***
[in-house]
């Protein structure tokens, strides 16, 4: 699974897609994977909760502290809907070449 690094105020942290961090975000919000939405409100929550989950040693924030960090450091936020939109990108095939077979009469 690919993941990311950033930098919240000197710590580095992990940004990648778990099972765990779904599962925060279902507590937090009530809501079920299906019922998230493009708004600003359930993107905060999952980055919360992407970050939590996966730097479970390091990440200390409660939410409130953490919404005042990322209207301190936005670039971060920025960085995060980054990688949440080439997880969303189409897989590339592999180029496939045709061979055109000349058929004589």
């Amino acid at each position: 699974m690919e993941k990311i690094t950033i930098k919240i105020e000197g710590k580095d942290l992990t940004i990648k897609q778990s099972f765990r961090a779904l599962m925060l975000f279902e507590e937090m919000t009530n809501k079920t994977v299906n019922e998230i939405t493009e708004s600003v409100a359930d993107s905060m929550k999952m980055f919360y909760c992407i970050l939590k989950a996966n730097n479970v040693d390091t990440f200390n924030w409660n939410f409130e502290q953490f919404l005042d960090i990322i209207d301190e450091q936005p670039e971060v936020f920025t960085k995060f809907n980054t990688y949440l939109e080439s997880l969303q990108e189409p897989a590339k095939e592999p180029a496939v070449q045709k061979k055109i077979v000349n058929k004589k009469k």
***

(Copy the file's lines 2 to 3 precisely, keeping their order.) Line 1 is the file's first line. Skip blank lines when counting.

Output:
């Protein structure tokens, strides 16, 4: 699974897609994977909760502290809907070449 690094105020942290961090975000919000939405409100929550989950040693924030960090450091936020939109990108095939077979009469 690919993941990311950033930098919240000197710590580095992990940004990648778990099972765990779904599962925060279902507590937090009530809501079920299906019922998230493009708004600003359930993107905060999952980055919360992407970050939590996966730097479970390091990440200390409660939410409130953490919404005042990322209207301190936005670039971060920025960085995060980054990688949440080439997880969303189409897989590339592999180029496939045709061979055109000349058929004589």
């Amino acid at each position: 699974m690919e993941k990311i690094t950033i930098k919240i105020e000197g710590k580095d942290l992990t940004i990648k897609q778990s099972f765990r961090a779904l599962m925060l975000f279902e507590e937090m919000t009530n809501k079920t994977v299906n019922e998230i939405t493009e708004s600003v409100a359930d993107s905060m929550k999952m980055f919360y909760c992407i970050l939590k989950a996966n730097n479970v040693d390091t990440f200390n924030w409660n939410f409130e502290q953490f919404l005042d960090i990322i209207d301190e450091q936005p670039e971060v936020f920025t960085k995060f809907n980054t990688y949440l939109e080439s997880l969303q990108e189409p897989a590339k095939e592999p180029a496939v070449q045709k061979k055109i077979v000349n058929k004589k009469k």